We have to do something about our mid and long-term deficit and debt problems. We have an education plan that has to be re-authorized every few years. That’s coming up next year and I think that provides an occasion for bipartisanship.
But I — I think most of all, each of these two parties — and we are certainly hopeful that the Republicans come into next year with a willingness to sit down at that table and begin having a discussion about how we’re going to make progress.
Sometimes the first step is the biggest one.
CROWLEY: So, you’re going to have to cut programs. I think everybody does know that.
Where — so you have, it seems to me, some sort of competing things here. You have the base of the party that says, wait a second, don’t cut Medicaid, Medicare, Social Security. You know, the tax cuts are what’s really to blame for this. And they’re afraid the president and they are going to get the blame for this.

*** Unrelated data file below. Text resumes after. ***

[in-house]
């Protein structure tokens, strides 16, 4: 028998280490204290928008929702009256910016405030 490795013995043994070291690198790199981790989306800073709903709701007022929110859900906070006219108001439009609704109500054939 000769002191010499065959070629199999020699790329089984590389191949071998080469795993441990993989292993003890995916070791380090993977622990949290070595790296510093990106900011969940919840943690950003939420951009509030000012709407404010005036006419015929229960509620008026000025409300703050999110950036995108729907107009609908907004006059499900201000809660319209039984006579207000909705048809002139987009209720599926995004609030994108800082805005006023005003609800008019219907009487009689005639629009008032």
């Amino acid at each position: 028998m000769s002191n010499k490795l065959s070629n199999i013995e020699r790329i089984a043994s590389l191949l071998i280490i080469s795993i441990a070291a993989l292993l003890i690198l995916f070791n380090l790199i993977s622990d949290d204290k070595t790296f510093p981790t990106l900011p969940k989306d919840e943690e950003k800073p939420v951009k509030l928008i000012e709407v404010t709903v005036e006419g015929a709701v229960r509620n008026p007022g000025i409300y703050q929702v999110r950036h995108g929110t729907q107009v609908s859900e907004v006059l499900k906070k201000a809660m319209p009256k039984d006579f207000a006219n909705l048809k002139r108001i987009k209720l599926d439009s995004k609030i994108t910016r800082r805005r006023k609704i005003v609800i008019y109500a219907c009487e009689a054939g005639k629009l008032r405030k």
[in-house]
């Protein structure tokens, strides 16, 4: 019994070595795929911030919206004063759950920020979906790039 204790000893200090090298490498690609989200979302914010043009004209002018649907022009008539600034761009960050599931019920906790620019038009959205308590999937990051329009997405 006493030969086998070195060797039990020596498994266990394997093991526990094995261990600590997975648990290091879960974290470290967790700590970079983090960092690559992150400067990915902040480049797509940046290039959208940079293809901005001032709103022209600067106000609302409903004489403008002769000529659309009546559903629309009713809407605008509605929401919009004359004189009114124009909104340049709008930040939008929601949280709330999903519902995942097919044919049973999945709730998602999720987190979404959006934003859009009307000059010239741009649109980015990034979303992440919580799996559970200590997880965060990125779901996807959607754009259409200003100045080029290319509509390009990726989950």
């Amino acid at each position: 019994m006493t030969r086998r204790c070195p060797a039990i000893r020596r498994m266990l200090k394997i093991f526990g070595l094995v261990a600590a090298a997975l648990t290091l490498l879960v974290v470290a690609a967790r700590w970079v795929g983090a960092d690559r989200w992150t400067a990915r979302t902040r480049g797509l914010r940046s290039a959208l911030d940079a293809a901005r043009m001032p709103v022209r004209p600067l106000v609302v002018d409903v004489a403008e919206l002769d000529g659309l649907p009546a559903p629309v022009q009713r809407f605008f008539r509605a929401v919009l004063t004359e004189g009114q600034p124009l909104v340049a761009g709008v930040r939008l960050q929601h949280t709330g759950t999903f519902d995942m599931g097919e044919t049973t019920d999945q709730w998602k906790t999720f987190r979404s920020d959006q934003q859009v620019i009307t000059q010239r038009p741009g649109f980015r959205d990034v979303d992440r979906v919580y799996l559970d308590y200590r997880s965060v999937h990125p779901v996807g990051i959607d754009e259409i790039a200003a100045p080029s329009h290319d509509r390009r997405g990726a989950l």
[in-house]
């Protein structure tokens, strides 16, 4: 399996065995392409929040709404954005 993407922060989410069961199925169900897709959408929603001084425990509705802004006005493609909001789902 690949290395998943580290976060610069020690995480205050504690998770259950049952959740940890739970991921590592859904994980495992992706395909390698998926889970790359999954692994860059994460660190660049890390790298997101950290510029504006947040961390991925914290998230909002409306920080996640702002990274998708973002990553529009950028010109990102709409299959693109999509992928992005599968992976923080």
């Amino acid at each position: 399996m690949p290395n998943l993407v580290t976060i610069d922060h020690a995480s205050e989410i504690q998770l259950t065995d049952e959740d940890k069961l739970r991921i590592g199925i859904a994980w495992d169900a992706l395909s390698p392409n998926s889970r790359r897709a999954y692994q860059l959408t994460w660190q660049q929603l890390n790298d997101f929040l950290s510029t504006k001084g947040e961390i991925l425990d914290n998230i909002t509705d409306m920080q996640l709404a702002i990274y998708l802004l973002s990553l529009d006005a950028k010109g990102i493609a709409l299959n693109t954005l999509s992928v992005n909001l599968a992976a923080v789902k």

GIBBS: Well let’s understand what we got, as Democrats and progressives, out of this tax agreement. Middle class families, as you started off this interview by saying, won’t see their tax bill go up. Middle class families will see money directly in their pockets as a result of a payroll tax cut. And for people who have lost their jobs as a result of some reckless decisions that were made on Wall Street aren’t going to have to play politics or have politics played with them in terms of their unemployment benefits.
We could have fought this for a few months. We could have hoped that the polls didn’t blame everybody, as they would have, for people’s taxes going up. And when we come back into a Congress in January and probably not gotten half of what we got…
CROWLEY: As good a deal.
GIBBS: So I think, first and foremost, this president — this president was animated by one single thing — what is the best thing for our economy?
And that tax agreement was the very best thing we could have done for our economy.
CROWLEY: A couple of quick issues.
The first is, we are a month away from being a year late in closing down Guantanamo Bay prison.